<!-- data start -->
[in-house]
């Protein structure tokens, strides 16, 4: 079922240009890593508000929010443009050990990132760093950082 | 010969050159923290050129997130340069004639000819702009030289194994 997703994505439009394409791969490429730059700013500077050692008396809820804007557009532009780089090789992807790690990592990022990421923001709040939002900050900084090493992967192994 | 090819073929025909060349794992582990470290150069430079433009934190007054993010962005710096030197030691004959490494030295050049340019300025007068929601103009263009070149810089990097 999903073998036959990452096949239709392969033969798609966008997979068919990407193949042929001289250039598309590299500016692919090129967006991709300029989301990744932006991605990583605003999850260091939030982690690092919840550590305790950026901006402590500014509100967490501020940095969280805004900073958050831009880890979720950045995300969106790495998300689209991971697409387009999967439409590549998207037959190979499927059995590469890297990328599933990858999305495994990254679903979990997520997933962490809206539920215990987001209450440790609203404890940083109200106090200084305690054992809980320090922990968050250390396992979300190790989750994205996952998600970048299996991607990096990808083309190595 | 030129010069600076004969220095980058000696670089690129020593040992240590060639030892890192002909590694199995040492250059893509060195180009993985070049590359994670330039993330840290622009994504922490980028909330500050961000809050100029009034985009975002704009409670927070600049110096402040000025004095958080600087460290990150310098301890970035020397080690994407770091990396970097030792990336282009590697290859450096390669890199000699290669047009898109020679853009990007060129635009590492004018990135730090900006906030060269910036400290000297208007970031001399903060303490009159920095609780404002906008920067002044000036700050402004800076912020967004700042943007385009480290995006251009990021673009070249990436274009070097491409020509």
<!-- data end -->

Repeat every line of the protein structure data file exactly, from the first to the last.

[in-house]
């Protein structure tokens, strides 16, 4: 079922240009890593508000929010443009050990990132760093950082 | 010969050159923290050129997130340069004639000819702009030289194994 997703994505439009394409791969490429730059700013500077050692008396809820804007557009532009780089090789992807790690990592990022990421923001709040939002900050900084090493992967192994 | 090819073929025909060349794992582990470290150069430079433009934190007054993010962005710096030197030691004959490494030295050049340019300025007068929601103009263009070149810089990097 999903073998036959990452096949239709392969033969798609966008997979068919990407193949042929001289250039598309590299500016692919090129967006991709300029989301990744932006991605990583605003999850260091939030982690690092919840550590305790950026901006402590500014509100967490501020940095969280805004900073958050831009880890979720950045995300969106790495998300689209991971697409387009999967439409590549998207037959190979499927059995590469890297990328599933990858999305495994990254679903979990997520997933962490809206539920215990987001209450440790609203404890940083109200106090200084305690054992809980320090922990968050250390396992979300190790989750994205996952998600970048299996991607990096990808083309190595 | 030129010069600076004969220095980058000696670089690129020593040992240590060639030892890192002909590694199995040492250059893509060195180009993985070049590359994670330039993330840290622009994504922490980028909330500050961000809050100029009034985009975002704009409670927070600049110096402040000025004095958080600087460290990150310098301890970035020397080690994407770091990396970097030792990336282009590697290859450096390669890199000699290669047009898109020679853009990007060129635009590492004018990135730090900006906030060269910036400290000297208007970031001399903060303490009159920095609780404002906008920067002044000036700050402004800076912020967004700042943007385009480290995006251009990021673009070249990436274009070097491409020509």